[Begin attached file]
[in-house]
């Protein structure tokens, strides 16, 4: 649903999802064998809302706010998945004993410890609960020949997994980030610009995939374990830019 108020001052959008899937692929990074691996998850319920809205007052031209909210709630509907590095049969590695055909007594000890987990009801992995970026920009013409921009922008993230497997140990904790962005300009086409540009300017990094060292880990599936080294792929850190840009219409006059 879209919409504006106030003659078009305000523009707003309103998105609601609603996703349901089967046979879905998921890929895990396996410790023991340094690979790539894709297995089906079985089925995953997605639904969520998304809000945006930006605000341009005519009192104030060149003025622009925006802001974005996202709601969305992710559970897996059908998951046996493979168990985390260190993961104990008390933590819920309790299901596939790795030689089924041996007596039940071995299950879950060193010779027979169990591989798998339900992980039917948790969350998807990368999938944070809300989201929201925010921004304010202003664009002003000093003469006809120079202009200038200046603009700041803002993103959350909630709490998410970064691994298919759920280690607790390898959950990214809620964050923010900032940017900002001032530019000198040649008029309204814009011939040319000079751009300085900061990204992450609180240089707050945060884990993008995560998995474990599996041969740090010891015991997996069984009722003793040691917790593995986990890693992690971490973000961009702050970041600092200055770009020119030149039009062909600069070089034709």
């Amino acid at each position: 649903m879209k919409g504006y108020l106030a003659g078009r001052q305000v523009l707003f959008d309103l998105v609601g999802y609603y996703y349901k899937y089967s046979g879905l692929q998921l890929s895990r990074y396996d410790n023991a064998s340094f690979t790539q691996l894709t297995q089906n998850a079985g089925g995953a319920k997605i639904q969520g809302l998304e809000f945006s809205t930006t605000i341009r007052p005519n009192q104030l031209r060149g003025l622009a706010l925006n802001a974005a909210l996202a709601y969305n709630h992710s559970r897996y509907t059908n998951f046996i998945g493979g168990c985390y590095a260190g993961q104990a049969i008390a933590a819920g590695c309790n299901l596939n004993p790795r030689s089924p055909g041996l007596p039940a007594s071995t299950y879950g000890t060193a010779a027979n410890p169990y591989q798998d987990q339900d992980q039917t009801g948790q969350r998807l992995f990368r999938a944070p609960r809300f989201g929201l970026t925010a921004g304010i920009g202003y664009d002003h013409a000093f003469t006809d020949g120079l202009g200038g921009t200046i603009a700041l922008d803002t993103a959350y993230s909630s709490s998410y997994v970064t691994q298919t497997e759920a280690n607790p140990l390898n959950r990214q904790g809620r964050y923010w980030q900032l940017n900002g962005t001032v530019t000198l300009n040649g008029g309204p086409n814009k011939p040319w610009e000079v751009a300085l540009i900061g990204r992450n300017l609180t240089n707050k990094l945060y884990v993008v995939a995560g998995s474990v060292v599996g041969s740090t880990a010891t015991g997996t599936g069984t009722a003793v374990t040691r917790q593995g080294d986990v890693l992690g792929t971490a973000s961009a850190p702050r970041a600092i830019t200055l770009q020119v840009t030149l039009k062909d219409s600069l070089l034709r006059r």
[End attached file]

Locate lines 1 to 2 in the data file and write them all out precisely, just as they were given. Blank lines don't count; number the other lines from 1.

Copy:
[in-house]
């Protein structure tokens, strides 16, 4: 649903999802064998809302706010998945004993410890609960020949997994980030610009995939374990830019 108020001052959008899937692929990074691996998850319920809205007052031209909210709630509907590095049969590695055909007594000890987990009801992995970026920009013409921009922008993230497997140990904790962005300009086409540009300017990094060292880990599936080294792929850190840009219409006059 879209919409504006106030003659078009305000523009707003309103998105609601609603996703349901089967046979879905998921890929895990396996410790023991340094690979790539894709297995089906079985089925995953997605639904969520998304809000945006930006605000341009005519009192104030060149003025622009925006802001974005996202709601969305992710559970897996059908998951046996493979168990985390260190993961104990008390933590819920309790299901596939790795030689089924041996007596039940071995299950879950060193010779027979169990591989798998339900992980039917948790969350998807990368999938944070809300989201929201925010921004304010202003664009002003000093003469006809120079202009200038200046603009700041803002993103959350909630709490998410970064691994298919759920280690607790390898959950990214809620964050923010900032940017900002001032530019000198040649008029309204814009011939040319000079751009300085900061990204992450609180240089707050945060884990993008995560998995474990599996041969740090010891015991997996069984009722003793040691917790593995986990890693992690971490973000961009702050970041600092200055770009020119030149039009062909600069070089034709």